There is such childishness, innocence and naivety in Philip that turn him into an almost antipathetic character as he is perceived as a weak, google-eyed, untrained puppy and thus, idiotic in his altruistic acts of love. However, Philip doesn’t lack a darker side: he is possessive, impulsive and ill-tempered with violent outbursts that remind us that even the most gullible people can cause great harm. In his defence however, Philip who hasn’t interacted with women growing up is the most vulnerable prey for an experienced and manipulative woman that also happens to be his first love and sexual experience.

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In all his inner mess and outrageous, most eccentric and neurotic behaviour, he never loses one friend, the sweet and protective Louise (Holliday Grainger). Louise is not the opposite of Rachel but demonstrates another kind of strength and confidence. She is plainly in love with Philip and despite having to put up with his insults and a broken heart, she remains a loyal friend and gains our respect and admiration.

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Did Rachel poison them, or didn’t she?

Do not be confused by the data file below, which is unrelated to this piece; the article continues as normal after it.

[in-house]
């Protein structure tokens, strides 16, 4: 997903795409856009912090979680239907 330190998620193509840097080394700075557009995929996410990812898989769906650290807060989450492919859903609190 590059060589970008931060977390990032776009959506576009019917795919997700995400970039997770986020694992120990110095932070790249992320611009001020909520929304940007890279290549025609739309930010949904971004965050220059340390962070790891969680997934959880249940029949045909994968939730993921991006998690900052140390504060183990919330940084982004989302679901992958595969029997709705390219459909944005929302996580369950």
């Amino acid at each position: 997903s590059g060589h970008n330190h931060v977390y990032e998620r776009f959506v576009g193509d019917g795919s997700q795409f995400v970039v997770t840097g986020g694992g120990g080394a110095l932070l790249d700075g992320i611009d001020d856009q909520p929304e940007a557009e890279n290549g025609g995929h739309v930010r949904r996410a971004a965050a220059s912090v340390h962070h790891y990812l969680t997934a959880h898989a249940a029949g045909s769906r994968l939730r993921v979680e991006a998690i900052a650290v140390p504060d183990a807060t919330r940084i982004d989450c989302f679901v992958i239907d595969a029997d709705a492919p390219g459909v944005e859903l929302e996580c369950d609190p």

She did! I believe that when Ambrose’s mental state was permanently affected by his brain tumor, she chose to poison him and set herself free from an abusive – despite it being none of his fault – husband. Later on, when Philip became asphyxiating, she had to bring back her poisonous herbs, only to regret it shortly afterwards – perhaps moved by his love and devotion, or feeling pity for his foolishness – and decide to see to his health.

The beauty in stories that leave you wondering is the complexity and sincerity attributed to the characters in the process. When a film achieves confusion to such extent then it has provided an interesting tale of mystery, deceit and complicated personalities.

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Finally, there were some incredible scenes beautifully-executed by Weisz and Claflin. Let’s take their first encounter for instance, where she offers him tea and cake, and he needs to lick his fingers from the melting butter. In the original film, it’s a comment lost between the lines and Burton’s sterile response is easily forgotten. In complete contrast, Michell and his performers take those lines and make an erotic, uneasy and utterly memorable scene out of them. The same stays true for the scene of whispers exchanged over a whipping Rachel, Philip’s outburst and many others.

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After the film you might want to read Du Maurier’s novel, listen to the lush and dark original score, remember a time when you were innocent and gullible in the matters of love, look up how many poisonous seeds exist in nature, debate whether Rachel is guilty or not, and finally make yourselves a hideous, healthy brew while pondering about the irresistibly seductive people you’ve met in your life so far.